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Dry stone walls have stood the test of time. Many of the enclosure walls of the 18th and 19th centuries still stand today. Throughout the UK you can see areas where the patchwork of field boundaries stretches up from the valley floors towards the steep slopes of the fellside.
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Traditional skills are being lost at an alarming rate.
Lack of funding and falling farming incomes have led to a decline in the condition of dry stone walls throughout the UK, affecting both their practical and aesthetic value.
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Stock proof walls are essential to the management of upland livestock. Walls form a permanent enclosure that is more robust and cost effective than any other form of field boundary.
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Britains' flora and fauna owe much to the traditional dry stone walls that provide varied and valuable habitats for a whole range of wild plants and wild creatures. Understanding this makes a real difference in the way I approach repairing or building a wall. The technical side always comes first, but I am very keen on making room for nature and think its important to understanding geology in a dry stone wall.
Fauna
Even a well-maintained dry stone wall is not without its holes, nooks and crannies affording hideaways for mice, hedgehogs, bees nests, newts, slow worms, snakes and birds nests, not to mention the myriad of insects, spiders and snails plus their eggs.

Flora
Although tree roots and ivy left to dominate a wall will be a problem which could eventually tear a wall apart, a great deal of beauty can be gained from some select planting within a wall.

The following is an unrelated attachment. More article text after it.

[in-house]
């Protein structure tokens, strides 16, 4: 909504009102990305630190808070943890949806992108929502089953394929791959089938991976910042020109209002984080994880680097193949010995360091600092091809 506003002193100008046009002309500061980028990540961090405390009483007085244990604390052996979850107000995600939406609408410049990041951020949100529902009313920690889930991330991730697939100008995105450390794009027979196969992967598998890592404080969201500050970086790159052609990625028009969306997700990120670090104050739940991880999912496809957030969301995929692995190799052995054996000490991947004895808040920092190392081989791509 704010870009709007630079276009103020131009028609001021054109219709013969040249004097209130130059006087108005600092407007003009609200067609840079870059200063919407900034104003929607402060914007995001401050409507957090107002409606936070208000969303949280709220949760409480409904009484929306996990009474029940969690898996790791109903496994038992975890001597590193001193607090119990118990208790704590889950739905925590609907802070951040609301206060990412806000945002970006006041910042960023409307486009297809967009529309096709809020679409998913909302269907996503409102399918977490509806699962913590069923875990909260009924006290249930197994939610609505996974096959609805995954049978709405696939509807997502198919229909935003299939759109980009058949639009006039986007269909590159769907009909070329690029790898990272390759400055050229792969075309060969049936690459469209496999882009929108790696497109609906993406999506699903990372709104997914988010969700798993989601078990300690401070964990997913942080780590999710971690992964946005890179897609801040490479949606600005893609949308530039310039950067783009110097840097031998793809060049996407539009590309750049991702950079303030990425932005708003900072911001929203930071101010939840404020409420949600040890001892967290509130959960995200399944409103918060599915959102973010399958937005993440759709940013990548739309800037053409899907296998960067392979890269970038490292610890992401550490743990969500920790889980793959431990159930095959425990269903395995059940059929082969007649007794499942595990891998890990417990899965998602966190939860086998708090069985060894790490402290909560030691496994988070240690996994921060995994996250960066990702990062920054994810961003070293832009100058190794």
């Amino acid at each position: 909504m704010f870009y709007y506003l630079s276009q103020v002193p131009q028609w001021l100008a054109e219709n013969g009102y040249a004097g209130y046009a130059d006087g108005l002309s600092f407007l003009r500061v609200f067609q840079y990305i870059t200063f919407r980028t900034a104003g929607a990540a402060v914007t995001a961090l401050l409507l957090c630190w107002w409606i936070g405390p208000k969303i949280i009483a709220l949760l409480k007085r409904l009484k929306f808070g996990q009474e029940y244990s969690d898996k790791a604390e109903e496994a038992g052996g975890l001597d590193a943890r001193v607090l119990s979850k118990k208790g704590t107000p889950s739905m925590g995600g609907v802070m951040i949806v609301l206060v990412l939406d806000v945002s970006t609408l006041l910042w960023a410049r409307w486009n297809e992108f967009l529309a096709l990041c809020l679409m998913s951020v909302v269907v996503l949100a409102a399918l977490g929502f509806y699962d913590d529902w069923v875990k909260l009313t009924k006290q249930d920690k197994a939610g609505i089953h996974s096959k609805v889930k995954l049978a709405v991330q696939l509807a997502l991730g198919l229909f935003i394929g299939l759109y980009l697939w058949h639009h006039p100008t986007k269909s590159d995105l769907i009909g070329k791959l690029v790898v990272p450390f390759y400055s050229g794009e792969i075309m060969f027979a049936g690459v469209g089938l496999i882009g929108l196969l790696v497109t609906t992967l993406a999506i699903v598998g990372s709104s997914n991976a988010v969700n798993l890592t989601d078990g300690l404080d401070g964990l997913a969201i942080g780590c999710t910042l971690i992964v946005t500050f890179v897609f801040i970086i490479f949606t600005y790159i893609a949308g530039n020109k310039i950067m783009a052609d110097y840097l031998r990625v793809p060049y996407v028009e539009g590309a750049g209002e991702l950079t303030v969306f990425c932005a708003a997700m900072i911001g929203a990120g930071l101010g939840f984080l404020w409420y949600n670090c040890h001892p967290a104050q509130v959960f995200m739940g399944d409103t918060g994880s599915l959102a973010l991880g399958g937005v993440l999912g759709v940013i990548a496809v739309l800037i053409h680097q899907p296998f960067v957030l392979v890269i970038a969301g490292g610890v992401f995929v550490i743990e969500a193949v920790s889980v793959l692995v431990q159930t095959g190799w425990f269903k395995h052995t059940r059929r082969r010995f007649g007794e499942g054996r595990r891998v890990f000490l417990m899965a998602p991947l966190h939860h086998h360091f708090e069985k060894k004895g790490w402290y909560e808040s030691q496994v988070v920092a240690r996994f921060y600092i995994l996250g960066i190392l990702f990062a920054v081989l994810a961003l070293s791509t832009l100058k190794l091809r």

If this is your intention I am willing to introduce a partner to discuss what you have in mind for planting to ensure that the wall will maintain its structural integrity but also provides the floral display that you desire. This is one of the ways that I am unique within the Dry Stone Walling professional community at present.
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Neither technical progress nor man's ingenuity have succeeded in coming up with a more harmonious, effective and long-lived boundary. A well build wall will last for generations and is both functional acting as a boundary, as well as a work of art. Furthermore it embraces recycling as any stone that has fallen can be cleaned off and reused.

The craft of dry stone walling and the preservation of our heritage?
In a 2-sided wall such as a Cotswold dry stone wall the centre, which consists of smaller stones, tightly packed together, form the strength of that structure, holding both sides together. This is called the "heart" of the wall and is the basis for my company name

While also providing a canvass for more controlled planting , as practised at design events including the RHS Chelsea Flower Show in recent years, they also provide a valuable natural habitat for plants, animals and insects in exposed areas of the British landscape.
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Areas of Expertise


A well built dry stone wall will last generations and can really enhance the look of your garden, terrace or boundary.
We are passionate and committed to preserving our heritage and serving the craft by upholding the traditional skills that created these landmarks that have stood the test of time.

Contact


07896 236115
Duncan@princeofwalls.com